Field Memorial Community Hospital (FMCH) was built as a Hill Burton institution (funded by federal grants and guaranteed loans) in 1952 on land with boundaries gerrymandered by two counties. Rich in community pride and with the highly-regarded “Field” family of doctors caring for its patients over generations—this Critical Access Hospital has been a vital source of healthcare in Southwest Mississippi for more than 70 years. However, without support from the bicounty jurisdictions the hospital served, there was limited funding for facility upgrades and new medical equipment. Furthermore, the building was literally crumbling and had to be replaced – or closed.
During a difficult time for every rural hospital in America, FMCH’s challenges were exacerbated by its location in one of the nation’s most economically impoverished areas. Recruiting specialty doctors has been almost impossible, even part-time, as the structure was falling to the ground.
One long-term and sustainable effort to untangle part of the complex problem was to build off-site Rural Health Clinics to provide outpatient primary care for the vast geographic area served by the hospital. While the clinics are not extravagant, top-notch care was and is provided inside the Clinics’ walls.
FMCH has been a valued client of QHR since 1987. Even with its challenges, through strong managerial leadership and a committed Board, FMCH continued to reserve a portion of earnings over many years – planning to replace the hospital in the future.
In 2011, sketches for a replacement hospital were drawn; in fact, the drawings were essentially premised on replacing exactly what was already in operation at the old site. In cadence with these sketches, QHR advised that FMCH develop a Strategic Business Plan to assure a long-term, sustainable operation could be maintained in the new facility. In other words, QHR advised that FMCH conduct a service line assessment to help determine what core medical programs would be required to meet the needs of the community, as well as which services were operationally and financially sound at the hospital.
While the Business Plan was in development, hospital management and the Board created an aggressive funding blueprint with three key goals:
Amazingly, those pieces fell into place for a barebones facility replacement — and the hospital still had cash in the bank for basic operating needs. Recognizing that this financial plan was razor thin, QHR’s management advisors introduced an innovative tool to inject New Market Tax Credits into the financial plan. New Market Tax Credits are derived from a federal program allocated to states, and then distributed through qualified banks or related certified entities to candidate institutions in locations that meet certain economic guidelines.
It is a bureaucratic process involving all levels of government—federal, state and local, plus private banks, financial brokers, financial advisors, specialized attorneys and other related entities. QHR’s regional team was familiar with this financial tool and brought several of the players to the hospital’s Board room. This complicated transaction enabled FMCH to access $7 million more in low interest capital, $2 million of which is essentially a grant that will not have to be repaid. This additional funding allowed the hospital to make important technology and facility improvements, plus enhance features of the new hospital that would have been otherwise impossible because of previous capital budget limitations.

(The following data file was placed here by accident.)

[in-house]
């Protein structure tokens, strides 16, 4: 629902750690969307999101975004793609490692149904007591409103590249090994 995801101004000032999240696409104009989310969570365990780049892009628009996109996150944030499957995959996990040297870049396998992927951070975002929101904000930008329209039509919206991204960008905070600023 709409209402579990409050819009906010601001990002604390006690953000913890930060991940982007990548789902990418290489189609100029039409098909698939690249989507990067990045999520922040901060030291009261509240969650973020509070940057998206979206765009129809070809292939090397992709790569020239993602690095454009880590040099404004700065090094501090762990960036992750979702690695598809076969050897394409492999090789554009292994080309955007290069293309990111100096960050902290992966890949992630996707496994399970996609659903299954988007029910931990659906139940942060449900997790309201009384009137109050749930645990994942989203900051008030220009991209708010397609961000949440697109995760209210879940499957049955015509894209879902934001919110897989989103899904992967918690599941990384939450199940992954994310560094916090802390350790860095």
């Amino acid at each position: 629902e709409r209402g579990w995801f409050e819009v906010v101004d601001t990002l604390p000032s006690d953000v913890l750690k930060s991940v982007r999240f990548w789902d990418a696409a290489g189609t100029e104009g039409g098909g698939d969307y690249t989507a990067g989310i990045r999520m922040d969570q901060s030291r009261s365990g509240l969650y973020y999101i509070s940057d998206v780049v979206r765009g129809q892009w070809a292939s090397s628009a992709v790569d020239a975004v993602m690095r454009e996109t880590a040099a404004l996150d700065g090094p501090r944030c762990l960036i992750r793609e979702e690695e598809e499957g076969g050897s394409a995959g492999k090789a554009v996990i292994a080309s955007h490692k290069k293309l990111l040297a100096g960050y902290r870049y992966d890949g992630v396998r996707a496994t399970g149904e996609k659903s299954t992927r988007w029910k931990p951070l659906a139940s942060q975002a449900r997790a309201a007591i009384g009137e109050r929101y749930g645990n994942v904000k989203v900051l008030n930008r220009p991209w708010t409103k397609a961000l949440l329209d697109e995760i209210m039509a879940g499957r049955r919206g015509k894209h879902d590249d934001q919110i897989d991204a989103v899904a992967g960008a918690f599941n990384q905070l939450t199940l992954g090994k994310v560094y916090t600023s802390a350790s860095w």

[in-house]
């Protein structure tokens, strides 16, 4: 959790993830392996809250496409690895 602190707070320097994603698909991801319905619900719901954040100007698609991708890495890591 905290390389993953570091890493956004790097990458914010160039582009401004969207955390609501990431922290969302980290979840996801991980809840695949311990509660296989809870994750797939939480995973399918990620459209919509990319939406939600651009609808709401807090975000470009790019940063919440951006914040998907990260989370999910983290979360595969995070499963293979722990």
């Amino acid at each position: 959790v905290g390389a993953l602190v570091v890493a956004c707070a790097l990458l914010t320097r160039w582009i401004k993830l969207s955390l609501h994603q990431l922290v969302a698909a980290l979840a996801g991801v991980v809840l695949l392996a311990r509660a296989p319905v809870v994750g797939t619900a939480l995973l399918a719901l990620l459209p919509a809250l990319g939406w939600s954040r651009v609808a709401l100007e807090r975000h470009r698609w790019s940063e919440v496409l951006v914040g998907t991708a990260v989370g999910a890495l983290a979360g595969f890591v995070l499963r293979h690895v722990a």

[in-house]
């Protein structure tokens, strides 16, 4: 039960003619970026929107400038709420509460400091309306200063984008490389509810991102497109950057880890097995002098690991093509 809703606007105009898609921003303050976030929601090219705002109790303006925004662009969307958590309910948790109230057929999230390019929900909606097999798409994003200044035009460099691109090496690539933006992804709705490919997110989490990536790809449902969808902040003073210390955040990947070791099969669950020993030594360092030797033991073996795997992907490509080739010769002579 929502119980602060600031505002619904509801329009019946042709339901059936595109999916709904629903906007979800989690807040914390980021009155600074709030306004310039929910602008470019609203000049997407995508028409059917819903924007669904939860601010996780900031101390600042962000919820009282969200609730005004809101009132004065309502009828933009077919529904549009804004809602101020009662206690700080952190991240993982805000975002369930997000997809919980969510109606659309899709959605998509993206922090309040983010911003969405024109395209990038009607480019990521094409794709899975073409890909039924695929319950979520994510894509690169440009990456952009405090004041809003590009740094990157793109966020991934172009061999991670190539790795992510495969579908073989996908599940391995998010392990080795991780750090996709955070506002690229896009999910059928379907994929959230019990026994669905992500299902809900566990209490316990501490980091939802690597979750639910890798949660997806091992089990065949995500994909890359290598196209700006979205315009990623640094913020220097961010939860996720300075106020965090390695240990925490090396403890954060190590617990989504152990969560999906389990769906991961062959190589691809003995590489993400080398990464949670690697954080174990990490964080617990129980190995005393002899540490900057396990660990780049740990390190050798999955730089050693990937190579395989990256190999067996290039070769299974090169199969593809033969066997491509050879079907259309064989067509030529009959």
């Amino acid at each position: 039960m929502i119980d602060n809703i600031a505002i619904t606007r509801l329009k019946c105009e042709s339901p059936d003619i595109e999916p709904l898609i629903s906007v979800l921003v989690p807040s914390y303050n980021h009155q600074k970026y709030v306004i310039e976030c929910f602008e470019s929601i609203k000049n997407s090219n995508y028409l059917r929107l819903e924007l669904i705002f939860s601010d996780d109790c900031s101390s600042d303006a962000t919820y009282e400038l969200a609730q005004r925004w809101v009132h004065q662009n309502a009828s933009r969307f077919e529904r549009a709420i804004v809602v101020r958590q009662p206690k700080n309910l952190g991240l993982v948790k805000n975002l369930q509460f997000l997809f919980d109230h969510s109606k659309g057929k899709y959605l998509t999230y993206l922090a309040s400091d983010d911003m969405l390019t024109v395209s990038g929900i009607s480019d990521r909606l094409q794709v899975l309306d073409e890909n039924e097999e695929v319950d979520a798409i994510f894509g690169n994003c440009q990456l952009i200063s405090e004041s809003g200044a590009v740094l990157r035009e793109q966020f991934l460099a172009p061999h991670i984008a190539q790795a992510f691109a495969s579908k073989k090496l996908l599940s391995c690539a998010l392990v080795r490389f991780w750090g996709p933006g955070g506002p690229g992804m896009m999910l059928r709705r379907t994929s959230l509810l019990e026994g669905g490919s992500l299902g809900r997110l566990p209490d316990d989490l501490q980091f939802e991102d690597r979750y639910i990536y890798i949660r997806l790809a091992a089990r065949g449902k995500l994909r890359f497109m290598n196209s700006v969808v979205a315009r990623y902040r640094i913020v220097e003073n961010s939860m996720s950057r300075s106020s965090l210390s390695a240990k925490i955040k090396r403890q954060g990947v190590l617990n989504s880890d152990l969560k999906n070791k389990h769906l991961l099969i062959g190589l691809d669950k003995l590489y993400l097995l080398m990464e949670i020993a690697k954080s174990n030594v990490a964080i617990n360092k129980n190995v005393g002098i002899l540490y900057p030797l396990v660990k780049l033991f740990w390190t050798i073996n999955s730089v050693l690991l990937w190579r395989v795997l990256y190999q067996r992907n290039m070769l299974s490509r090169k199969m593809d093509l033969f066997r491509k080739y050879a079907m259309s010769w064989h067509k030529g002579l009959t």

Moreover, QHR also developed the marketing plan in conjunction with the hospital staff to guide the new hospital rollout to the region. Marketing for rural, Critical Access Hospitals is a vital tool that too often is overlooked, but the CEO and Board of FMCH understood the value of increasing visibility of and developing a new brand image for the new hospital.
Now located along the main highway, Highway 24, the new Field Health System’s $21 million facility features:
- A new name, which represents the expansion of health care services beyond acute care, including off-campus primary care clinic services.
- Improved access to help emergency vehicles easily reach the facility.
- A new layout to achieve enhanced efficiency and patient flow.
- New, state-of-the-art equipment throughout the new 60,000 square foot hospital.
- A multi-purpose community center.
- A critically needed new helipad for emergency transport.
In addition, the service line assessment completed by QHR consultants identified opportunities to increase surgery and specialty care services at the hospital. The new facility will also improve physician recruiting opportunities.
During a time of extraordinary challenge for rural hospitals, completing a replacement facility project is a reason for celebration, and an opportunity for this small community hospital to continue meeting the healthcare needs of the residents of Southwest Mississippi.